“She sort of fell out of the sky and into the Upper Valley and in no time at all knew everybody,” said Liza Deignan, president of Woodstock property management firm Ellaway Property Services and currently president of the Thompson board.

Deignan said Patsy Mathews’ outgoing nature and sunny personality, however, belied the way she handled herself during board meetings. “She was so successful but demur about it,” Deignan said.

“Patsy’s talent in board meetings was to wait until everyone in the room had their say. She’d sit, and wait until everyone was finished, and then somehow managed to take all the comments and distill them into a sentence.”

At Pentangle, assistant director Serena Nelson recalled how Mathews would keep the board meetings focused and members on point if they began to stray off subject.

“Patsy would always go back and say: ‘What is your mission? What are your core values? How does this event or program move us forward in a way that advances on our mission?’ ” Nelson said.

Mathews was critical in helping to extricate Pentangle out of its financial difficulties in 2011, said Susan Inui, a retired Woodstock real estate broker who served with Mathews on Pentangle’s board. Mathews stepped in as interim director after the previous director left.

“I remember some of the early board meetings when Patsy was still chair and how she spoke kindly of the previous executive director who had the misfortune of being in the wrong place at the wrong time,” Inui said. “She spoke candidly to the board about where we were and how we got there and how to get out of the conundrum … she ran the office until we had the staffing to do it.”

Stepping into the breach with a fix was Patsy Mathews’ trademark.

Deanna Jones, executive director of Thompson Senior Center, said that Mathews, who had already begun treatments for her cancer, nonetheless volunteered to substitute for Jones when she was out for six weeks during pregnancy.

“I had morning sickness but she was dealing with her own nauseousness,” said Jones, still marveling at the memory. Moreover, Mathews’ reputation to analyze and deconstruct complex documents and boil down their contents was undiminished.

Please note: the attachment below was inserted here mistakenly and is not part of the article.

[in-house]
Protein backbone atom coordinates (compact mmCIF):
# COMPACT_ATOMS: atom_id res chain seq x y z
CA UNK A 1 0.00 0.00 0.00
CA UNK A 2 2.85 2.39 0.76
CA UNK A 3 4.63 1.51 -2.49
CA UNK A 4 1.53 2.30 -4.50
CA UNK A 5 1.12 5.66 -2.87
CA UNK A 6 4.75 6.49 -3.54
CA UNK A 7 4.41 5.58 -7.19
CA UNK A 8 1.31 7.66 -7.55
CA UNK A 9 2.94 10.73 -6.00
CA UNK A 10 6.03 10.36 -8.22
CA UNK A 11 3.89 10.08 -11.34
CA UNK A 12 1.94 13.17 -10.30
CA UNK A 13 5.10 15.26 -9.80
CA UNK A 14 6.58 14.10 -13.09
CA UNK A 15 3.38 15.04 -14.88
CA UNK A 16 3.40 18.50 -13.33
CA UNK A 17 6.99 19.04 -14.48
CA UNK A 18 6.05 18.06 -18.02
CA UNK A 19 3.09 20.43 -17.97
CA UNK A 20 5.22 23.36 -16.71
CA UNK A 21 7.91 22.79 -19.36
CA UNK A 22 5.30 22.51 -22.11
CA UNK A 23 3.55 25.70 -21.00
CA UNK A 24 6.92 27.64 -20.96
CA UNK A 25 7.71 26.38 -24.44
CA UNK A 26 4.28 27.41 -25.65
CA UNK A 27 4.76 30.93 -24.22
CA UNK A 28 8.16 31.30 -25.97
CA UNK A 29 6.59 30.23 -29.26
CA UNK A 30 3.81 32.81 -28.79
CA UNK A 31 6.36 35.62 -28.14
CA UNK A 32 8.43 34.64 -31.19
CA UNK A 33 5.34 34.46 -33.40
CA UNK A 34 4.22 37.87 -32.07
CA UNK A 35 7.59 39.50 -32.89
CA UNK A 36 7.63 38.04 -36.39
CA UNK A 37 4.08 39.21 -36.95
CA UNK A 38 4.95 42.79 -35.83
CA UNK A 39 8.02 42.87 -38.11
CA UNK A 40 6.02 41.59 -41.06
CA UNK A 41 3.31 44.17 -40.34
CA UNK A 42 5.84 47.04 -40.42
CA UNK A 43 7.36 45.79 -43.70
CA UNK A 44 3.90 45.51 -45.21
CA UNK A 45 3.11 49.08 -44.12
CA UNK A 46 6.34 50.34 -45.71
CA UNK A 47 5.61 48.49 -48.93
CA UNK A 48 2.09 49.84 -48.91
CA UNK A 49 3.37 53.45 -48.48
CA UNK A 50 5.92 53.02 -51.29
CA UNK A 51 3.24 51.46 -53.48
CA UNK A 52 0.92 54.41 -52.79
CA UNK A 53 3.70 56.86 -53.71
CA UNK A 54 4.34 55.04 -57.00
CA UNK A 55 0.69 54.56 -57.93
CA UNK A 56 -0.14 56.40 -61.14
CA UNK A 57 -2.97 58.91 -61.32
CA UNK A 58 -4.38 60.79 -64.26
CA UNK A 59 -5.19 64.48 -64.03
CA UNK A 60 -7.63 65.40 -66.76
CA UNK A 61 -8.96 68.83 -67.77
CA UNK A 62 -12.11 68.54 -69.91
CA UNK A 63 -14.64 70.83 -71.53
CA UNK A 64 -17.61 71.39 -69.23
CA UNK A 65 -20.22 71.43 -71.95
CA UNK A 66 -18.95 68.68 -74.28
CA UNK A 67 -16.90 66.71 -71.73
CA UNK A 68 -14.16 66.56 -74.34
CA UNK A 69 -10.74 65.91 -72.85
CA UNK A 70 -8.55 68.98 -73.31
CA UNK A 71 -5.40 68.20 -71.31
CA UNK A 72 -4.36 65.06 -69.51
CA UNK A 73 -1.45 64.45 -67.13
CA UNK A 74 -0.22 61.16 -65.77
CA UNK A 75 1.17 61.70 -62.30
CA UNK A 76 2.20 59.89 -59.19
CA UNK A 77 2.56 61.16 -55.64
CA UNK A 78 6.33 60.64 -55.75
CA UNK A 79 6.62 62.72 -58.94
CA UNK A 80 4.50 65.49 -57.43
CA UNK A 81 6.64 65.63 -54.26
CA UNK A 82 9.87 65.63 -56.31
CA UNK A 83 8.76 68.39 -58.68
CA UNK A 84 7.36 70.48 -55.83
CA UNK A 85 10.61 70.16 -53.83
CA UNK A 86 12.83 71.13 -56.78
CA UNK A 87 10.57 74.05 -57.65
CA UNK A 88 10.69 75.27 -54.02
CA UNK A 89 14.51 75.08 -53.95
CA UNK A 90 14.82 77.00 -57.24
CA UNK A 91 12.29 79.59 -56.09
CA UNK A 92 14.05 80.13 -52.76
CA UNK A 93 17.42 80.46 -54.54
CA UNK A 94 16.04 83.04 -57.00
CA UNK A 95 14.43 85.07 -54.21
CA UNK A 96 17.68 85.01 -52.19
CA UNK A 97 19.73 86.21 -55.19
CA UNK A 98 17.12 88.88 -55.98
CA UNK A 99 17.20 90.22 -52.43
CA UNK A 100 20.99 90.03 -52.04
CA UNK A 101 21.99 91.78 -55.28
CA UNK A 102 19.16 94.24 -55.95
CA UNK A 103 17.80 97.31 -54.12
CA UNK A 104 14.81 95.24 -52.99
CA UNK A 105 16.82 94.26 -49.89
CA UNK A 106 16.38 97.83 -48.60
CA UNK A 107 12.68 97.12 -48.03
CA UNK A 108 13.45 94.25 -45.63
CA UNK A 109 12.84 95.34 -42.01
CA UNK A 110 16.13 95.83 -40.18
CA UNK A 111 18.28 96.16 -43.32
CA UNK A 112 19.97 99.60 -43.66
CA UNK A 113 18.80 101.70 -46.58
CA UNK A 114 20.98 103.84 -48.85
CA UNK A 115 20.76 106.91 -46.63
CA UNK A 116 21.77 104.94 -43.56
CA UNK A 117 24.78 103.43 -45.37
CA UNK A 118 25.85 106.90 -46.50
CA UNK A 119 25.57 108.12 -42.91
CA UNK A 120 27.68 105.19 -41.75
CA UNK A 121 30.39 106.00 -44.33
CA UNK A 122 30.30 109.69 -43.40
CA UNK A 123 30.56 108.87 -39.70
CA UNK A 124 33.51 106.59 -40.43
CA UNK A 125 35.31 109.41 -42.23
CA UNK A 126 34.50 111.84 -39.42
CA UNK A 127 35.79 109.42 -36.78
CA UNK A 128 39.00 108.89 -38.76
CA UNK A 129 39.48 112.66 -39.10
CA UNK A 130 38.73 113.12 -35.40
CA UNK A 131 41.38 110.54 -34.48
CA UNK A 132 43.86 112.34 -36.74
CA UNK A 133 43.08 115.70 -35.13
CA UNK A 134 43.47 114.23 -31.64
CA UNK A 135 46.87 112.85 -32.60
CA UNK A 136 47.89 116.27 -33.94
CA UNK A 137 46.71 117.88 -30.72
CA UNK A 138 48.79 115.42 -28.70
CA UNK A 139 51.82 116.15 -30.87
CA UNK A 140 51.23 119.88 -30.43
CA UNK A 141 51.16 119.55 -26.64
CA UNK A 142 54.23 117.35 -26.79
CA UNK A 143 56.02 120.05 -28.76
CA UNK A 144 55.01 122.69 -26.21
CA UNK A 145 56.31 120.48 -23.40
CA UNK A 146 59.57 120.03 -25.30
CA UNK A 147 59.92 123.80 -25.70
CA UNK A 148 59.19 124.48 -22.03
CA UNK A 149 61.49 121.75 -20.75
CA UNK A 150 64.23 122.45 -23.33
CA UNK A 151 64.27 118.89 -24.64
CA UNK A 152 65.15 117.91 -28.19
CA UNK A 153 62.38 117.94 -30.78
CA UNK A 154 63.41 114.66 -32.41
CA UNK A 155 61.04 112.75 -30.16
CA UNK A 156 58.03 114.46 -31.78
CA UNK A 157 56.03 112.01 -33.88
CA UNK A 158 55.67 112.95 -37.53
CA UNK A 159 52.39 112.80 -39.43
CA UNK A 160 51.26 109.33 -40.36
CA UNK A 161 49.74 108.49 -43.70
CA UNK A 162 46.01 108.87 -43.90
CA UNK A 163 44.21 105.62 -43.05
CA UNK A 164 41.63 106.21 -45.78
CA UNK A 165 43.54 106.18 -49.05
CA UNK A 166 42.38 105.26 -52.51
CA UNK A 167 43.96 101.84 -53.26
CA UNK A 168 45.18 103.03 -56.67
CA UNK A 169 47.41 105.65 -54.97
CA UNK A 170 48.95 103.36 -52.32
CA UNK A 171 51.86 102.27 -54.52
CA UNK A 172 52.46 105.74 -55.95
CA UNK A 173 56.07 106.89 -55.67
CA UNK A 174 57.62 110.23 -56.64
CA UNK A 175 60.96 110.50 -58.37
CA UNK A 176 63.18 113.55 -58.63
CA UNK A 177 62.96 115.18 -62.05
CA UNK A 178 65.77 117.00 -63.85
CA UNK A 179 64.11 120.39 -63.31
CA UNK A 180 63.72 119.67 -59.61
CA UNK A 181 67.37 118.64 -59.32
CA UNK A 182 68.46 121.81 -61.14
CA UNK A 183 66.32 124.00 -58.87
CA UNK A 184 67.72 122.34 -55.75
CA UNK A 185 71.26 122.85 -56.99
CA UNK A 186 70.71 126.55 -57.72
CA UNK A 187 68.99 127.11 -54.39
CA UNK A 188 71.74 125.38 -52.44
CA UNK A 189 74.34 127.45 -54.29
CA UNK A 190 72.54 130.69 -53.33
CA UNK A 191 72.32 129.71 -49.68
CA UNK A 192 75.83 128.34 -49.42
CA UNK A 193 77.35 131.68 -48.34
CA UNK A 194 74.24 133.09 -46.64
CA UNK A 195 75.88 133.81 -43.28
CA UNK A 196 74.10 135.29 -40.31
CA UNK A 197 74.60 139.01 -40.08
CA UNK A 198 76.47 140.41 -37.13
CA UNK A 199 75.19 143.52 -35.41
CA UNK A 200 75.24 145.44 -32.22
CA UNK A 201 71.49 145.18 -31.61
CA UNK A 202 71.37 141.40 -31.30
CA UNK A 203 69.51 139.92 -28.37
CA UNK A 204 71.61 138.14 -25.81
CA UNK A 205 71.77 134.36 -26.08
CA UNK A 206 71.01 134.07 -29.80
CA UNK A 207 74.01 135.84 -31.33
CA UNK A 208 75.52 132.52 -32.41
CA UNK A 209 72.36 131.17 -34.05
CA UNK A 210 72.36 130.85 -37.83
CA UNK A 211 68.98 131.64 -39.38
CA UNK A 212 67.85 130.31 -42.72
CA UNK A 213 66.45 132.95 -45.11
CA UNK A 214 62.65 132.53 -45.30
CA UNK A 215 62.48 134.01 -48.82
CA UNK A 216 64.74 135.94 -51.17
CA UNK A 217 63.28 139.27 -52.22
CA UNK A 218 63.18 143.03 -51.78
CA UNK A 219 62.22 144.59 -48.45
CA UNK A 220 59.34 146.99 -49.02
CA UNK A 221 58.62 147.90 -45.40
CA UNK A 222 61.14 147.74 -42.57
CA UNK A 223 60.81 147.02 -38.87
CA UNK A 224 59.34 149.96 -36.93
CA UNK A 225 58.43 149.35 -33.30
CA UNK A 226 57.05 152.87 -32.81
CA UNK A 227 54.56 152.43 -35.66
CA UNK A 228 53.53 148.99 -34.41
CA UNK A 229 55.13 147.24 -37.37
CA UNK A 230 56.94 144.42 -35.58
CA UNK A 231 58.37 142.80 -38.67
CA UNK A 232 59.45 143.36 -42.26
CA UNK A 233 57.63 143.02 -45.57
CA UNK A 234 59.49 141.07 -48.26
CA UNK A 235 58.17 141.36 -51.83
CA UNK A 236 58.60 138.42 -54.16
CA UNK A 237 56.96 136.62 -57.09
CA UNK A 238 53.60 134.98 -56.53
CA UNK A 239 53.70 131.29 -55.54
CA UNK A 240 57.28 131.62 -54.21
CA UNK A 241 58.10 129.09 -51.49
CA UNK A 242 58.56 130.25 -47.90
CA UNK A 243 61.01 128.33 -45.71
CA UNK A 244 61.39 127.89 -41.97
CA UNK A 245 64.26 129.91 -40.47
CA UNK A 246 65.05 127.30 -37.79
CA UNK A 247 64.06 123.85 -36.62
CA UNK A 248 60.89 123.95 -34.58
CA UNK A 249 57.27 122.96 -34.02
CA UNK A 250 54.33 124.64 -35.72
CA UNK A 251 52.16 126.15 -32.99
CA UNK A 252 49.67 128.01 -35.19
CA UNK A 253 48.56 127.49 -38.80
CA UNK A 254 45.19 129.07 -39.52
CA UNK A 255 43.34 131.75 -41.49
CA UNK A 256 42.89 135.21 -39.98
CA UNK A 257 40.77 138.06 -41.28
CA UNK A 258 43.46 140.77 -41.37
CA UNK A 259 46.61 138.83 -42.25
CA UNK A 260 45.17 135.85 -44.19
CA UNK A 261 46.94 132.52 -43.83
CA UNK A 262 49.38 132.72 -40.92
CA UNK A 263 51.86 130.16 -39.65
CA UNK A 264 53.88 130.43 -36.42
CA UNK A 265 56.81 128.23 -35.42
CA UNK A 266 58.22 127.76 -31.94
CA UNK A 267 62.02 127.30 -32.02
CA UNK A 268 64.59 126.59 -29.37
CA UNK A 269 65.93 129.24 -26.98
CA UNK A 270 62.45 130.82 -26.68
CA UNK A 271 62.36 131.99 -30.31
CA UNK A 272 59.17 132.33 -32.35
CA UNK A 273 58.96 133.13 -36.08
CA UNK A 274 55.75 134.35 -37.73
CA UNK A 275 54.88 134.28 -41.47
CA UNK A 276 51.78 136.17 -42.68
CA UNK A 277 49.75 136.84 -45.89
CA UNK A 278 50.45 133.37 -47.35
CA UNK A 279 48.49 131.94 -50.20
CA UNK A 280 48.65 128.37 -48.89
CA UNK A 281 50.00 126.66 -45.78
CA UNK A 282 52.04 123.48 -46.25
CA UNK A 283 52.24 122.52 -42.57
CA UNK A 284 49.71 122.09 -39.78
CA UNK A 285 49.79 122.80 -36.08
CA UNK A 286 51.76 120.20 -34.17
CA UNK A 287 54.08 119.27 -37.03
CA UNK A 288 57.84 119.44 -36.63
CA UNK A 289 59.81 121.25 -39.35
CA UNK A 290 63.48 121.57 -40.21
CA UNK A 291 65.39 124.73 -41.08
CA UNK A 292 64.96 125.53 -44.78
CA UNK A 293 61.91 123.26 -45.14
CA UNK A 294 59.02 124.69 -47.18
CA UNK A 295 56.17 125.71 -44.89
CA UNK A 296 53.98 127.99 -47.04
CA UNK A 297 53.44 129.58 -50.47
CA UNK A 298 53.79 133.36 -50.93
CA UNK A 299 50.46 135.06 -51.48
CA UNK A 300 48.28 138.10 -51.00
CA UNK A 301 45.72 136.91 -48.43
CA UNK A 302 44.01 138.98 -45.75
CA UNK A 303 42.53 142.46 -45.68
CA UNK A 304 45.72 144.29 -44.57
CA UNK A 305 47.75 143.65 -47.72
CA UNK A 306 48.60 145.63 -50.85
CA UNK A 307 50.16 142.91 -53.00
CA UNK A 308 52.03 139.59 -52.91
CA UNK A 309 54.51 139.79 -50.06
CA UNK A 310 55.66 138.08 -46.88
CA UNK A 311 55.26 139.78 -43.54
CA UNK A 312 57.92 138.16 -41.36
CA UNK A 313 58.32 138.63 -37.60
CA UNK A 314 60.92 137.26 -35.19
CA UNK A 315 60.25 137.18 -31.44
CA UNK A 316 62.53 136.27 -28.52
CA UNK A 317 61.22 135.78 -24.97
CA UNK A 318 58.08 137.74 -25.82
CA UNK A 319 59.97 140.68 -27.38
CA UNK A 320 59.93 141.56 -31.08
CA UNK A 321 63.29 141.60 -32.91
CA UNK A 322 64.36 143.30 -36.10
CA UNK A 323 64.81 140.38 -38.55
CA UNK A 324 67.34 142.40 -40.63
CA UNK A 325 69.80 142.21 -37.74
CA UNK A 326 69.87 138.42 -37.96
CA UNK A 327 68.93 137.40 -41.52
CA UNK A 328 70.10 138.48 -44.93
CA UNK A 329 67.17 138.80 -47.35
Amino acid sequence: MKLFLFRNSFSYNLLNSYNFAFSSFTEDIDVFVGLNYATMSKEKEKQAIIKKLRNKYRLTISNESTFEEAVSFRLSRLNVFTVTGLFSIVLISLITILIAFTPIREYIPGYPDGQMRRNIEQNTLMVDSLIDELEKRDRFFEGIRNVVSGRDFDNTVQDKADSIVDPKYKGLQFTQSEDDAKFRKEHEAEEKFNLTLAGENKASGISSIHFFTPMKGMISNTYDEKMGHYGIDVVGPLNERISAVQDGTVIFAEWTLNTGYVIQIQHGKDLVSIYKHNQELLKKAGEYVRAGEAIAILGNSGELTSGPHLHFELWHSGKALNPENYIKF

“It had been many years since our bylaws had been reviewed and she took on the project of updating our bylaws, really cleaning them up, the language around the terms,” Jones related. “Her impact on our organization is long-term.”

Living in Woodstock, Mathews adapted easily to the casual Vermont lifestyle, friends said, wearing brightly colored pairs of mismatched Solmate socks and hiking and running on Mt. Tom with her beloved black curly haired Standard Poodle, Louis, “with boots or snowshoes, if needed,” her husband John said.

And then there was Patsy Mathews’ well-known sense of humor, “almost dry wit, sometimes a bit sarcastic. Which I loved,” Corwin Sharp, her long-time lunch serving partner at Thompson explained.

Sharp recalled once how a table of German-speaking seniors — lunch tables are periodically set aside for diners to converse in a foreign language they know — was lingering and chatting long after all the other diners had left. Since the servers also clean up, Mathews and Sharp had to hang around until the German-speaking table was finished and were growing impatient.

“Patsy had to run off to some other volunteer activity but the German people were having such a good time they didn’t want to leave. Then she said ‘I’m going to go ask them something,’ ” Sharp said. He watched Mathews walk over to the table and shortly afterward he saw everyone get up from the table and leave.

“What did you say?” Sharp asked Mathews.

“Oh, I just asked them how do you say it’s time to go home in German?” Mathews told her.

“It was a very sweet, Patsy kind of way,” Sharp said, in how Mathews dispatched a sticky situation. “She was great fun to work with.”

In 2013, seemingly out of the blue because her health appeared outward healthy, Mathews was diagnosed with stage four lung cancer. Typically the prognosis for extended life when cancer is that developed is rare.

But treatment, in the form of chemotherapy and radiation, held the disease at bay for several years. When it metastasized to her liver, a new immunotherapy treatment worked well enough for a year that it allowed a trip to Tuscany in 2015 where the Mathews stayed in a countryside villa.

Despite the burden of the treatments, friends said that Mathews’ spirit was undiminished and she continued her volunteer service and favorite activities such as singing tenor in the choir of Woodstock’s Unitarian Universalist church.

“She was steadfastly there for our rehearsals,” said Inui. “Even after she didn’t have full lung capacity, Patsy would do her darndest to be there and sing. She had incredible heart and grit.”

Last September, five month before she died, Mathews believed she still had more to give. As the Thompson Center was gearing up for a new year, Mathews called Deignan to say she was fired up to return for a third term on the organization’s board.

“Really?” Deignan recalls incredulously asking Mathews, knowing how her health was precarious. “You really want to do that with your time?”

It never came to pass — as the autumn weeks passed, Mathews progressively grew weaker and lost weight and energy.

But friends in Woodstock said the impact Patsy Mathews had on the town will be sustained for a long time.

“The thing about Patsy that transcends all the lucky nonprofits she helped is that what mattered to her is that people work toward a common goal to be successful,” said Deignan. “She was driven to help people succeed. It was really the underlying current of her energy.”

John Lippman can be reached at jlippman@vnews.com.